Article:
Before reading, this is about my journey to understand a character. There’s alot about me also. So don’t get all weird and angry because you think I’m disrespecting a legend by giving my personal insights, and not just dryly telling you about Nick Bockwinkel. I don’t need teeny boppers explaining to me about wrestling edicate on the Twitter.
When I was a little guy, I didn’t know anything about Nick Bockwinkel. I still wanted to be just like him though. I was pretty sure I’d be a heel wrestler since I was six, and the greatest heels were jerks with money. Ric Flair, Ted DiBaise, and Bobby Heenan were my guys. The AWA was on after school when I was a kid, and ESPN did their best to mix-up continuity. I remember an episode where Larry Zbyszko lost his belt to Mr Saito, and the next day the episode was a rerun from three years earlier. My first impression of Nick Bockwinkel was a veteran babyface that carried a whip, but never whipped anyone. I had no idea he was the Ric Flair of AWA back then. His promos were intense but laidback. His calmness assured us that he could beat any opponent, and that there’s no reason to worry about him losing. He also talked like a friggin professor, even though AWA was filled with some of the stupid looking, dense wrestlers ever, he stood out.
I finally read about Nick Bockwinkel and Bobby Heenan in a Apter Mag that would reprint past articles into a giant magazine form. It was 300 pages of kayfabe insanity. There was a kayfabe interview (supposedly) with Bobby Heenan, right as Heenan began his WWF career. He spoke mostly about Nick Bockwinkel, as the greatest world champion. There was a whole section of the Bobby Heenan Family Stable, every member had this sweet profile, and basic info. Nick Bockwinkel was in it, and he looked way cooler than on TV, and like Heenan (my favorite guy), Nick was from Beverly Hills. I knew Beverly Hills was where I’d be billed from. I had jerk cousins that lived there, the place is like if Bobby Heenan was a transformer, that transformed into a city. I’m surprised Heenan and Nick weren’t really from there. It’s the only place I know that gets automatic boos and jeers from crowds.
Skipping ahead, I found a VHS copy of this old “Villains of Wrestling” tape. Here I saw profiles of guys like Ox Baker (snore), Abdullah the Butcher, Bruiser Brody etc, and finally Nick Bockwinkel. This whole documentary was in kayfabe, so you’d have guys like the Crusher saying things like, “Nick always got his way, and if he didn’t then his money got what he wanted. “, in actuality I didn’t know that Bockwinkel wasn’t really playing a rich jerk heel. He was more of a Ric Flair type, that you knew had money, but it wasn’t like he was throwing money in guys faces. He never had a dollar sign on any of his ring gear. This video made me think he was like Million Dollar Man for AWA. They’d show Nick, and Heenan in gold flashy clothing, and Bockwinkel was seen in the footage paying the Blackjack’s to beat up who I’m assuming was Ray Stevens(?). They also showed Nick being given the AWA World belt, I for some reason assumed he’s bought it. The segment was edited and didn’t make it clear. Actually Heenan was the only WWE guy in this video.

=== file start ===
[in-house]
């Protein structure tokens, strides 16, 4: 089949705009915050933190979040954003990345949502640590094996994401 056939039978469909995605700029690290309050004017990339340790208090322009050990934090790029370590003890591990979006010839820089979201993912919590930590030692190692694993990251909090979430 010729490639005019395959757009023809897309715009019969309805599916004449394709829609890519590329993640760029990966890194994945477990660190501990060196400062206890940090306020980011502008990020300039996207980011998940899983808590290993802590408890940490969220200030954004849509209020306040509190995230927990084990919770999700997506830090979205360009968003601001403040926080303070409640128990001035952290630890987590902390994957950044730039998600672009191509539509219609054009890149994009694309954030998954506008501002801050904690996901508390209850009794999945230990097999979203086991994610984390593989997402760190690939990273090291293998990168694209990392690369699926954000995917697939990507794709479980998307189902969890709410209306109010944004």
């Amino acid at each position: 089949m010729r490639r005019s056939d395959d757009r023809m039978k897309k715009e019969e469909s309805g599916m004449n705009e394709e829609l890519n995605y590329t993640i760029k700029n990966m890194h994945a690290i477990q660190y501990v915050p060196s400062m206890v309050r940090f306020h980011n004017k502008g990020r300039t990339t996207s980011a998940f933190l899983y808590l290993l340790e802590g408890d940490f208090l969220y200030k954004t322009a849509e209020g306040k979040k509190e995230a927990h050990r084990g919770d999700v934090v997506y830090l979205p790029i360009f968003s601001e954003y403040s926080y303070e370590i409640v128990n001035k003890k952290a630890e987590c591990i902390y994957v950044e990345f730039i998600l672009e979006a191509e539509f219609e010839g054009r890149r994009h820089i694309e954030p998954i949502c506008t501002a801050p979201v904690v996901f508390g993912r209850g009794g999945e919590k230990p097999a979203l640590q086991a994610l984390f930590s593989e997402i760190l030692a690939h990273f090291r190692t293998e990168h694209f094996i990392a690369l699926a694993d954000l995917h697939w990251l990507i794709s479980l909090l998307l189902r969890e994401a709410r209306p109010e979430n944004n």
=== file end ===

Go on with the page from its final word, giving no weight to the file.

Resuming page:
Around the time I found my VHS treasure, I started watching WCW again. Nick Bockwinkel was WCW commissioner, but he was mostly only on to decide shenanigans. I remember hoping Heenan and Flair would recruit him for a super-team of “Real Worlds’ Champions”, yes Nick was about 60 years old at this time, and I had that mark mentality where you think every wrestler is in his prime. He also did not look like he was conditioned to be in the ring at this time, but I was only 15, and still thought we’d have a Starfleet by 1996. My daydreaming was insane, I’m surprised I had any friends. I’d sit in school, and think, “wrestling, wrestling, wrestling”, while people were talking to me. I also had no idea Bockwinkel left WCW until around 1997 because the internet wasn’t here, and wrestling mags were hard to come by. I had to wait for the 1997 wrestling boom to buy wrestling magazines, this was still at a time that people were embarrassed to be wrestling fans. Pssshhh, I wasn’t.
Finally through eBay, and tape trading, I was able to find great tapes of not just Heenan and Bockwinkel, but the whole Heenan Family. Ray Stevens and Bockwinkel were actually AWA champs together before he became AWA champ. Infact Heenan led Nick to winning the AWA World title from Verne Gagne. Ray Stevens was attacked by the Blackjacks because, Ray wanted to congratulate Nick on his world title win, but Nick and Heenan kept snubbing him. Ray got mad and hit Heenan, and Ray was thrown out of the Heenan Family. Bockwinkel finally lost to Hulk Hogan, but Hogan didn’t get the AWA World belt because Verne was putting pride before money, and that led to Hogan leaving the AWA for WWE. If it wasn’t for Verne being all traditional and old school, AWA might still be here?
So even though, I didn’t know much about Bockwinkel until I was nearly an adult, he still provided a blueprint for what I wanted to be. I never made it as a rich jerk heel wrestler, but I still enjoy Nick, and the Heenan family on the WWE Network, and Youtube, but mostly Youtube because WWE Network has no AWA shows.
In 2013, I opened my personal Heel Hall of Fame, and forced my friends to become a voting body(I had nothing better to do). Bobby Heenan and Nick Bockwinkel were the first inductees. RIP Nick
Tags: abdullah the butcher, awa, Blackjacks, Bobby Heena, Bruiser Brody, Hulk Hogan AWA, Larry Zbyszko, Mr saito, Nick Bockwinkel, Ox Baker, Ray Stevens, The Heenan Family, Verne Gagne